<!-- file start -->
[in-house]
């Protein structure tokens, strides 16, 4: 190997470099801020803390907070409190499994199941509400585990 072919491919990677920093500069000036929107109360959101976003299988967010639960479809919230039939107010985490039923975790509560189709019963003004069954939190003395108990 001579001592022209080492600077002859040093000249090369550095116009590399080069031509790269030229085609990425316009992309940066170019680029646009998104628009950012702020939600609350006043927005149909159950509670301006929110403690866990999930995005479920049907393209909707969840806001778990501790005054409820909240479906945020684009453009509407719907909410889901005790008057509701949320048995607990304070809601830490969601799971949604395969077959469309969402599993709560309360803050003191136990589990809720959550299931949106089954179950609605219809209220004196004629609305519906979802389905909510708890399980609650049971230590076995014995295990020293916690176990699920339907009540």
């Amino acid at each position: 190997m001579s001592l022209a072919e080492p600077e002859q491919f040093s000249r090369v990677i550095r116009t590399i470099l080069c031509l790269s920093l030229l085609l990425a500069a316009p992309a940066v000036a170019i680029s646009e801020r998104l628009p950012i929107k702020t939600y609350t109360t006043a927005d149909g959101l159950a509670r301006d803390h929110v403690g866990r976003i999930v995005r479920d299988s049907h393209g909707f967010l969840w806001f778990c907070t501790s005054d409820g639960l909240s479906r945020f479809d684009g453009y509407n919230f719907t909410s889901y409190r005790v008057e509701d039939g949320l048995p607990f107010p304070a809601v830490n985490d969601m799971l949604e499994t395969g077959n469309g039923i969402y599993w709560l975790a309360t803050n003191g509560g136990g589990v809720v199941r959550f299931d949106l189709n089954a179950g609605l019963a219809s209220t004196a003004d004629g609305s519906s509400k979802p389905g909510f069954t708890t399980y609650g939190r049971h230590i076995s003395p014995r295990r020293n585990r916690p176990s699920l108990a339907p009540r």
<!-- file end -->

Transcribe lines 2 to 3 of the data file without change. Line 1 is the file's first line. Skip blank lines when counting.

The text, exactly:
């Protein structure tokens, strides 16, 4: 190997470099801020803390907070409190499994199941509400585990 072919491919990677920093500069000036929107109360959101976003299988967010639960479809919230039939107010985490039923975790509560189709019963003004069954939190003395108990 001579001592022209080492600077002859040093000249090369550095116009590399080069031509790269030229085609990425316009992309940066170019680029646009998104628009950012702020939600609350006043927005149909159950509670301006929110403690866990999930995005479920049907393209909707969840806001778990501790005054409820909240479906945020684009453009509407719907909410889901005790008057509701949320048995607990304070809601830490969601799971949604395969077959469309969402599993709560309360803050003191136990589990809720959550299931949106089954179950609605219809209220004196004629609305519906979802389905909510708890399980609650049971230590076995014995295990020293916690176990699920339907009540």
């Amino acid at each position: 190997m001579s001592l022209a072919e080492p600077e002859q491919f040093s000249r090369v990677i550095r116009t590399i470099l080069c031509l790269s920093l030229l085609l990425a500069a316009p992309a940066v000036a170019i680029s646009e801020r998104l628009p950012i929107k702020t939600y609350t109360t006043a927005d149909g959101l159950a509670r301006d803390h929110v403690g866990r976003i999930v995005r479920d299988s049907h393209g909707f967010l969840w806001f778990c907070t501790s005054d409820g639960l909240s479906r945020f479809d684009g453009y509407n919230f719907t909410s889901y409190r005790v008057e509701d039939g949320l048995p607990f107010p304070a809601v830490n985490d969601m799971l949604e499994t395969g077959n469309g039923i969402y599993w709560l975790a309360t803050n003191g509560g136990g589990v809720v199941r959550f299931d949106l189709n089954a179950g609605l019963a219809s209220t004196a003004d004629g609305s519906s509400k979802p389905g909510f069954t708890t399980y609650g939190r049971h230590i076995s003395p014995r295990r020293n585990r916690p176990s699920l108990a339907p009540r």